The #MeToo movement has resulted in lawsuits and resignations across industries, and the legal profession has not been immune to the upheaval resulting from charges of sexual harassment.
A panel of judges, lawyers, clinicians and nonprofit legal leaders gathered to discuss sexual harassment in legal workplaces in the webinar, “Sexual Harassment: Changing the Conversations,” co-sponsored by the American Bar Association, the Arizona Supreme Court, the Arizona State Bar and InReach, an educational content provider.
Sexual harassment is not usually about sex, but is more closely related to aggression, power, manipulation and control, said Samara Cerven, a clinical psychologist with Childhelp Children’s Center of Arizona. When unreported, sexual harassment can lead to more aggressive behaviors, and women in male-dominated work environments are less likely to speak out for fear of damaging their career, she said. The psychological effects of sexual harassment include post-traumatic stress, anxiety and depression, which can lead to job-performance issues and self-destructive behaviors such as substance abuse.
Moderator Margaret H. Downie, executive director of the Arizona Commission on Judicial Conduct and staff director of the Arizona Judicial Ethics Advisory Committee, introduced several sexual harassment scenarios that explore boundaries and nuances of sexual harassment behaviors, followed by a panel discussion.
Scenario 1: Client misbehavior
A female associate and a male partner take a male client to an evening baseball game. After a few drinks, the client makes several sexual innuendos about a woman sitting nearby. The partner laughs, but the associate is uncomfortable. The next day, the associate mentions to the partner that the innuendo made her uncomfortable. The partner dismisses it, saying the associate is being “dramatic.” When the client returns to town, the associate is not invited to a social/networking occasion with the client,” she said.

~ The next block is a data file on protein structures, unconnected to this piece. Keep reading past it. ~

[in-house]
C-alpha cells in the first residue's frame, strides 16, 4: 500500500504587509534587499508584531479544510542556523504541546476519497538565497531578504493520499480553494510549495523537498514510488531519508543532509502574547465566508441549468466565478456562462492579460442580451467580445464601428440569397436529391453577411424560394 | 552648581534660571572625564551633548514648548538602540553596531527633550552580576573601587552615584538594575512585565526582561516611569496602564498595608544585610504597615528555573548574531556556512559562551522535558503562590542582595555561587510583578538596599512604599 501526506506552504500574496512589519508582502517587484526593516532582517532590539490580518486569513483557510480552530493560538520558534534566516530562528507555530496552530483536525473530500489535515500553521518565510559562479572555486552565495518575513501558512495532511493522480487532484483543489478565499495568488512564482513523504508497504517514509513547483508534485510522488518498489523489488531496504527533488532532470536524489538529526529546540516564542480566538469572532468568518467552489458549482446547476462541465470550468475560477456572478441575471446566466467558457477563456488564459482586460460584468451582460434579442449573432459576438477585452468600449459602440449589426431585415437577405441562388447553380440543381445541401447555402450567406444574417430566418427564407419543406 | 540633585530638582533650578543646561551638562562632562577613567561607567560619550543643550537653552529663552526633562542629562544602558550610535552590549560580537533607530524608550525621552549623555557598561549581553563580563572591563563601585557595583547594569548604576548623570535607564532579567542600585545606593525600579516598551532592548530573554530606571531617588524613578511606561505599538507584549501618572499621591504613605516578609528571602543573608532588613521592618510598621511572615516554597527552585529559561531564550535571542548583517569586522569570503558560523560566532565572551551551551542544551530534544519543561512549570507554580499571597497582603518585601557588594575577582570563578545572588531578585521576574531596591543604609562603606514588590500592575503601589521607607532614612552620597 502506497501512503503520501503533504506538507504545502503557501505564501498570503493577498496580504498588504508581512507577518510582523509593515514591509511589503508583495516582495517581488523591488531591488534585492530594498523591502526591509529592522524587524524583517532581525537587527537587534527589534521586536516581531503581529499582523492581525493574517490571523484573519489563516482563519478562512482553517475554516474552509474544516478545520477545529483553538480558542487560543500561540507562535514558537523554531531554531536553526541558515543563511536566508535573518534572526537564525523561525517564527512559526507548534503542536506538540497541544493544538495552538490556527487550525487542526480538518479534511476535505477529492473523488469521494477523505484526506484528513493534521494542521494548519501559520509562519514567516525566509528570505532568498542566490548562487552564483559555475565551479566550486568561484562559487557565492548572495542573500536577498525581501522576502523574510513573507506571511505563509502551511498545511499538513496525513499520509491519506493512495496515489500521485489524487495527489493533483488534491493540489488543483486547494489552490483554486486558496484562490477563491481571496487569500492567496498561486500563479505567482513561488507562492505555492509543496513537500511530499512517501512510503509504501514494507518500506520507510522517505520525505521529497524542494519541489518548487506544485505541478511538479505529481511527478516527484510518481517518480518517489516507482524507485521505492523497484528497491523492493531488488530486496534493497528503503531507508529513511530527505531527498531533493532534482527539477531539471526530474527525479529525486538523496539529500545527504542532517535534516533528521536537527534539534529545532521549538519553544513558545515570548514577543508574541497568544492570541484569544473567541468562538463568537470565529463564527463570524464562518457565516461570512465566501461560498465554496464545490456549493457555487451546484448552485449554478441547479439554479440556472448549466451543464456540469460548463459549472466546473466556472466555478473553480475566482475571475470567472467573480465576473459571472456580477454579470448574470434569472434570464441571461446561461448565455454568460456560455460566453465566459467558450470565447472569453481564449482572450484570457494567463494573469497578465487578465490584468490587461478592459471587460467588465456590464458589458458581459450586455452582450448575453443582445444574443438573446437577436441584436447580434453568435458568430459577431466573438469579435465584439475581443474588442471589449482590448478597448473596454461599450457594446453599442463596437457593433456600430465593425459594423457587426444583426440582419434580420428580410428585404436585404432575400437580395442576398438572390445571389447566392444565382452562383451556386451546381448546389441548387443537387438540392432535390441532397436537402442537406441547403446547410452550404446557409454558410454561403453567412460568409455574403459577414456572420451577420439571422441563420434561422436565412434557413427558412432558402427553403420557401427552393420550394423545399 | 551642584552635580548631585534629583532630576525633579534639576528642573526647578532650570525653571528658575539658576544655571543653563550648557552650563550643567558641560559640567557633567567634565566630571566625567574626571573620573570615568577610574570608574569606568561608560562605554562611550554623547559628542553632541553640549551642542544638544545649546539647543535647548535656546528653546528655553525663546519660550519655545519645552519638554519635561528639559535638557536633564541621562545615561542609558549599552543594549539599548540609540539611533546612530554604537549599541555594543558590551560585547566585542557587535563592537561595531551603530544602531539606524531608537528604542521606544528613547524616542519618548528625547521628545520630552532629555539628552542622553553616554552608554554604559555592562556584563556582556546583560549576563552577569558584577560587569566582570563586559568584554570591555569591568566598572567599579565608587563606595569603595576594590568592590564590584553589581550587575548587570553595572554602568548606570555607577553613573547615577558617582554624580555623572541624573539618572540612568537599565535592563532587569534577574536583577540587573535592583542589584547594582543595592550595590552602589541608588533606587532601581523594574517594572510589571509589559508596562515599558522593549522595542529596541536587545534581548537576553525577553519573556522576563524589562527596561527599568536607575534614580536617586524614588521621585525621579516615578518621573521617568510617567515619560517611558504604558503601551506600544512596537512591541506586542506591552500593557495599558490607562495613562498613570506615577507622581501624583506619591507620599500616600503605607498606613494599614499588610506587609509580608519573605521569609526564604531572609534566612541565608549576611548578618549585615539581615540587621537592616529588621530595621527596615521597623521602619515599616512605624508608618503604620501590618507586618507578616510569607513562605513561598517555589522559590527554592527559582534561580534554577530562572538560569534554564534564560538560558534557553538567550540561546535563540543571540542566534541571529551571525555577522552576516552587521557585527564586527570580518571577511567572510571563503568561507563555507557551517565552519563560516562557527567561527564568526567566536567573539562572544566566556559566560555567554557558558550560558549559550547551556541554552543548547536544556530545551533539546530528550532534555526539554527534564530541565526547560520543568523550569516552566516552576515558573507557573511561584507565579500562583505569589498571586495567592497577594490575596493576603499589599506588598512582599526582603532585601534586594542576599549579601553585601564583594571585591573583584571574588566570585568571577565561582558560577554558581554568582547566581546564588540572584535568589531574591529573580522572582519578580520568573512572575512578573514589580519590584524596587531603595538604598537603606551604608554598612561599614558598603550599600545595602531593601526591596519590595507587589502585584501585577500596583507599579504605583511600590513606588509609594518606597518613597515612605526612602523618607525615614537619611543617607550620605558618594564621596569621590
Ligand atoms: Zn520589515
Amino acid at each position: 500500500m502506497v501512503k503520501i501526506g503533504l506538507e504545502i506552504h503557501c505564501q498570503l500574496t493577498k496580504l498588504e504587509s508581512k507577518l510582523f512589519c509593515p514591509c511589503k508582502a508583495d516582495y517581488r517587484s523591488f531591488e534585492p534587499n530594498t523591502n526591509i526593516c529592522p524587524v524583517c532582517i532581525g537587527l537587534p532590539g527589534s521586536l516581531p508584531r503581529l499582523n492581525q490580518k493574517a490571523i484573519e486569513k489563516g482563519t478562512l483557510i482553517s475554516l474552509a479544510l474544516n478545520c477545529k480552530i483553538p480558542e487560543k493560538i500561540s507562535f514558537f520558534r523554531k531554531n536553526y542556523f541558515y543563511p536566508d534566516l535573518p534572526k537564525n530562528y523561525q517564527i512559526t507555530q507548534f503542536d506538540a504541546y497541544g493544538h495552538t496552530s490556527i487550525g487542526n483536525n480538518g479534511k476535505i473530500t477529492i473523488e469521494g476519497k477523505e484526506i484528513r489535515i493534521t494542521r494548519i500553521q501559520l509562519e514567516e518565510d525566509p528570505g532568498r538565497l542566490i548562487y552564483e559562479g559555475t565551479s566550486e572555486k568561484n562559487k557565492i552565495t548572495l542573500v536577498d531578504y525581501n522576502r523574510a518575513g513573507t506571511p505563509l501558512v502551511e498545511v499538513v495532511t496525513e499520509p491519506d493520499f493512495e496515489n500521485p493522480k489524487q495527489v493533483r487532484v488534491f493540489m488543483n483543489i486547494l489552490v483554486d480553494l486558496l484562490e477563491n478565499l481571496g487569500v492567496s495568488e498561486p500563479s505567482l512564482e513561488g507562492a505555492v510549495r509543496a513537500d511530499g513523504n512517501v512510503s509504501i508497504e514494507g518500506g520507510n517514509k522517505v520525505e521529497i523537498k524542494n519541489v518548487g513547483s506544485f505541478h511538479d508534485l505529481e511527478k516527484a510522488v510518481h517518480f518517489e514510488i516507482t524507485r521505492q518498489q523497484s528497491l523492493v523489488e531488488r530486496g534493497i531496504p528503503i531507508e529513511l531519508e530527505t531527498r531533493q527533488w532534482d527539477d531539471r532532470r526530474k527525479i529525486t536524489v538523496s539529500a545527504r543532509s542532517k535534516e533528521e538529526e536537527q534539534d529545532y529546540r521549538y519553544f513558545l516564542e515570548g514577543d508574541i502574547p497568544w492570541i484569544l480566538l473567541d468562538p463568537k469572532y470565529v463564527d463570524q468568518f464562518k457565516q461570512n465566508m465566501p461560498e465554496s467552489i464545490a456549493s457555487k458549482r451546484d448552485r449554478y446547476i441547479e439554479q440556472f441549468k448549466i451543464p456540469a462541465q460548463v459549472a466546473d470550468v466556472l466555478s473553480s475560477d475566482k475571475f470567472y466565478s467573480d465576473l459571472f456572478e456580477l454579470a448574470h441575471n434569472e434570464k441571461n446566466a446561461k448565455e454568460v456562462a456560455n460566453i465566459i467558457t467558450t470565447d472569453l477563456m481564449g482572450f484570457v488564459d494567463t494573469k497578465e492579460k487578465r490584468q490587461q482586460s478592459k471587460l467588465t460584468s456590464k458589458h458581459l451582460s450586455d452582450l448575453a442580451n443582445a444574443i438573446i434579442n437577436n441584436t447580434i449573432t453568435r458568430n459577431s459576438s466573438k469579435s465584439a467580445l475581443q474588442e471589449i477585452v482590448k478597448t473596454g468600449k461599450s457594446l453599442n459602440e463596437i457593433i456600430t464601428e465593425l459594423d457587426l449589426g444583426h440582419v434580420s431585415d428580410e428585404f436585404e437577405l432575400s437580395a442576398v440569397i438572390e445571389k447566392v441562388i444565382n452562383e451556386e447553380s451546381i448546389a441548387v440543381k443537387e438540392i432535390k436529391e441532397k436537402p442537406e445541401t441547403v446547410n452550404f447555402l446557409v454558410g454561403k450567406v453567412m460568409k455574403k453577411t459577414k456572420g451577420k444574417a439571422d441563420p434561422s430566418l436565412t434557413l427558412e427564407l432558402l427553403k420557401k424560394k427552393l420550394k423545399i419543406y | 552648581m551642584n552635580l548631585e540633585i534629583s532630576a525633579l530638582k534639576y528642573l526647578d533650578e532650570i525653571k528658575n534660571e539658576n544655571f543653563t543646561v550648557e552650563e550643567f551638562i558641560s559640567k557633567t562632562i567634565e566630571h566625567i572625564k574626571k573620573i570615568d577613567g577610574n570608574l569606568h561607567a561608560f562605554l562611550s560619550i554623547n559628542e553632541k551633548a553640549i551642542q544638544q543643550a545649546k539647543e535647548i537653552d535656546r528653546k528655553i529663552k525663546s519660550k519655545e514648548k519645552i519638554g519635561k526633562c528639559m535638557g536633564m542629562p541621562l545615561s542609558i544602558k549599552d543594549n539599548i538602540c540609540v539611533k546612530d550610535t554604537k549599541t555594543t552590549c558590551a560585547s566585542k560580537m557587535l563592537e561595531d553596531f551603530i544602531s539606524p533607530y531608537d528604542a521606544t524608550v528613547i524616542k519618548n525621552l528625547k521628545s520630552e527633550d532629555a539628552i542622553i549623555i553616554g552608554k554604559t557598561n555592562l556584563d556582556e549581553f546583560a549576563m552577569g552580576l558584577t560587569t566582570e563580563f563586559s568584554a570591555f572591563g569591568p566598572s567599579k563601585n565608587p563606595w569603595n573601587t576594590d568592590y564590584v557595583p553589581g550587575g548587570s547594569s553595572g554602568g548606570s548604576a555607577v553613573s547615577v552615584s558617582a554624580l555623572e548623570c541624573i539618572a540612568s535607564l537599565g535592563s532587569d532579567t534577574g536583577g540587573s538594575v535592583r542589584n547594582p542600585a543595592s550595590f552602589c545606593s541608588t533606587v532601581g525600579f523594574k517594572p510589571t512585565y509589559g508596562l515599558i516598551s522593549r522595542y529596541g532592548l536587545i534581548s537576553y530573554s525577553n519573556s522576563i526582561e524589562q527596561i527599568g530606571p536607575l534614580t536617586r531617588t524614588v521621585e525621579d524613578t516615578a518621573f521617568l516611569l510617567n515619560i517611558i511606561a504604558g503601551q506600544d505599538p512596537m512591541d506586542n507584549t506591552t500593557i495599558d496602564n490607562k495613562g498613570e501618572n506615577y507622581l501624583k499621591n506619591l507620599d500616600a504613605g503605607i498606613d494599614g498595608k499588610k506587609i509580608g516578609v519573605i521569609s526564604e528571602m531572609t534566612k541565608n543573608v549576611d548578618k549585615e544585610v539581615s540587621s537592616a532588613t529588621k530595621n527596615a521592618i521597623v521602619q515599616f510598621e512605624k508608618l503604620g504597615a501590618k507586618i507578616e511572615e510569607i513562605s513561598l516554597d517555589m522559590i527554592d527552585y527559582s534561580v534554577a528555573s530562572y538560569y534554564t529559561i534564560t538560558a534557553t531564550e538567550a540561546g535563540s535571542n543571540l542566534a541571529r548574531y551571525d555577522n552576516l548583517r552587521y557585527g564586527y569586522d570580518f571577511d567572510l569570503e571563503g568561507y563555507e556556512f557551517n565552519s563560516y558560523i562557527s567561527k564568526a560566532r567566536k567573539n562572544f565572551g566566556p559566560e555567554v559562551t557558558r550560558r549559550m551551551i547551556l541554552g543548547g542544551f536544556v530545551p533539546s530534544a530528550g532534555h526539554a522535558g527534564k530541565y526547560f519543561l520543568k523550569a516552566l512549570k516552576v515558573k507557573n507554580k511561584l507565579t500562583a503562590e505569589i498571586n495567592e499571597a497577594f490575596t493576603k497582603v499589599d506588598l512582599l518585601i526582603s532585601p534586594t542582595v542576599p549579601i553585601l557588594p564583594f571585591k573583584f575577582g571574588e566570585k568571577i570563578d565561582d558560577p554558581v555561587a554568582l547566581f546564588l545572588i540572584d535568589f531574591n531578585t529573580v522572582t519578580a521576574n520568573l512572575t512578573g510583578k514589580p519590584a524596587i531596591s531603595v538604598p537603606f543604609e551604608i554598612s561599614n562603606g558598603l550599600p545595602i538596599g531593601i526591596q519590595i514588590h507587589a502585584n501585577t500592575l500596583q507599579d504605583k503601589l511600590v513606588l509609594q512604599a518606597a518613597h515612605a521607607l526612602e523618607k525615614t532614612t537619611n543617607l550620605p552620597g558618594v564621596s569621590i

Kim Demarchi, a partner at Osborn Maledon in Phoenix, said she would advise the associate to report the encounter to firm leadership, and to practice what to say to avoid letting emotions rule the conversation. First, she should decide who would be the best person to report this to, whether it’s another partner or a human resources representative, and communicate that this is a concern, and how can we help this partner understand why his behavior was wrong? Denise Blommel, an employment and labor lawyer in Scottsdale, Ariz., said context becomes critical when analyzing how to respond – how big is the firm and how important is the client, for example. Demarchi added that a common perception among lawyers is that the only way to keep clients is to say yes to them all the time. “It behooves us as lawyers to confront that in our practices.”
Scenario 2: Misbehavior in court
Manny is a lawyer who has appeared in your courtroom regularly for several years and has a reputation for being snarky with his opponents. On several occasions you have overheard him engaging in banter with other lawyers in the courtroom, although he is careful never to do so on the record. Today, Manny is appearing against Sally, a relatively new lawyer. Following a hearing during which both lawyers have passionately argued their positions, you take the matter under advisement and go off the record. As you are exiting the bench, you overhear Manny say to Sally, “Look, Barbie, you need to get an understanding of the rules of procedure. You can’t expect to win just by showing up in that outfit.”